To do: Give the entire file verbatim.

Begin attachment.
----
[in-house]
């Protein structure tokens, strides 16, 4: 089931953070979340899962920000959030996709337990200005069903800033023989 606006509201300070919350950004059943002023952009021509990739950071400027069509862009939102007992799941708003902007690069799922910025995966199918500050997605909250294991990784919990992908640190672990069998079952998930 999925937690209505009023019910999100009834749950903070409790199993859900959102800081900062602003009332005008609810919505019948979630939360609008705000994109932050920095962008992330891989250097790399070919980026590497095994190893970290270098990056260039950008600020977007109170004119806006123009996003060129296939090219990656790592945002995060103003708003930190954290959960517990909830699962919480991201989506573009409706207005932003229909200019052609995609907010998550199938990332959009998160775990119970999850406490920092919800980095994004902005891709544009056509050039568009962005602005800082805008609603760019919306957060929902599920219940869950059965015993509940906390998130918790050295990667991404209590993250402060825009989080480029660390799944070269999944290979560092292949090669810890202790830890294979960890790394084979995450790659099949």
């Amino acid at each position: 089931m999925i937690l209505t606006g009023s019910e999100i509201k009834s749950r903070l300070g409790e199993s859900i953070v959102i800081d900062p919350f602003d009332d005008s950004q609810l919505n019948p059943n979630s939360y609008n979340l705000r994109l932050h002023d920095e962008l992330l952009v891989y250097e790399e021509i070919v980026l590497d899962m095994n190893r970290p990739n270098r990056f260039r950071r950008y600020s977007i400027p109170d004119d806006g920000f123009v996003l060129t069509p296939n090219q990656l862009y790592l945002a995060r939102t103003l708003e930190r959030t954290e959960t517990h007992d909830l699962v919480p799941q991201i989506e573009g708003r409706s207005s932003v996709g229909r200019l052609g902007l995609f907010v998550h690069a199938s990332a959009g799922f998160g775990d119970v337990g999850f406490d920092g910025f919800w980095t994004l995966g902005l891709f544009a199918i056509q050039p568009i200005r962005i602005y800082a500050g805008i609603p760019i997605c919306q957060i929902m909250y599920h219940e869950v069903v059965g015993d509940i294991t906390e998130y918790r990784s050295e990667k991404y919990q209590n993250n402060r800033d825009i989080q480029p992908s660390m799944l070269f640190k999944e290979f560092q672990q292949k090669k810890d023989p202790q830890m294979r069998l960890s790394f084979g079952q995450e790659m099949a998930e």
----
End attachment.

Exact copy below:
[in-house]
């Protein structure tokens, strides 16, 4: 089931953070979340899962920000959030996709337990200005069903800033023989 606006509201300070919350950004059943002023952009021509990739950071400027069509862009939102007992799941708003902007690069799922910025995966199918500050997605909250294991990784919990992908640190672990069998079952998930 999925937690209505009023019910999100009834749950903070409790199993859900959102800081900062602003009332005008609810919505019948979630939360609008705000994109932050920095962008992330891989250097790399070919980026590497095994190893970290270098990056260039950008600020977007109170004119806006123009996003060129296939090219990656790592945002995060103003708003930190954290959960517990909830699962919480991201989506573009409706207005932003229909200019052609995609907010998550199938990332959009998160775990119970999850406490920092919800980095994004902005891709544009056509050039568009962005602005800082805008609603760019919306957060929902599920219940869950059965015993509940906390998130918790050295990667991404209590993250402060825009989080480029660390799944070269999944290979560092292949090669810890202790830890294979960890790394084979995450790659099949």
């Amino acid at each position: 089931m999925i937690l209505t606006g009023s019910e999100i509201k009834s749950r903070l300070g409790e199993s859900i953070v959102i800081d900062p919350f602003d009332d005008s950004q609810l919505n019948p059943n979630s939360y609008n979340l705000r994109l932050h002023d920095e962008l992330l952009v891989y250097e790399e021509i070919v980026l590497d899962m095994n190893r970290p990739n270098r990056f260039r950071r950008y600020s977007i400027p109170d004119d806006g920000f123009v996003l060129t069509p296939n090219q990656l862009y790592l945002a995060r939102t103003l708003e930190r959030t954290e959960t517990h007992d909830l699962v919480p799941q991201i989506e573009g708003r409706s207005s932003v996709g229909r200019l052609g902007l995609f907010v998550h690069a199938s990332a959009g799922f998160g775990d119970v337990g999850f406490d920092g910025f919800w980095t994004l995966g902005l891709f544009a199918i056509q050039p568009i200005r962005i602005y800082a500050g805008i609603p760019i997605c919306q957060i929902m909250y599920h219940e869950v069903v059965g015993d509940i294991t906390e998130y918790r990784s050295e990667k991404y919990q209590n993250n402060r800033d825009i989080q480029p992908s660390m799944l070269f640190k999944e290979f560092q672990q292949k090669k810890d023989p202790q830890m294979r069998l960890s790394f084979g079952q995450e790659m099949a998930e």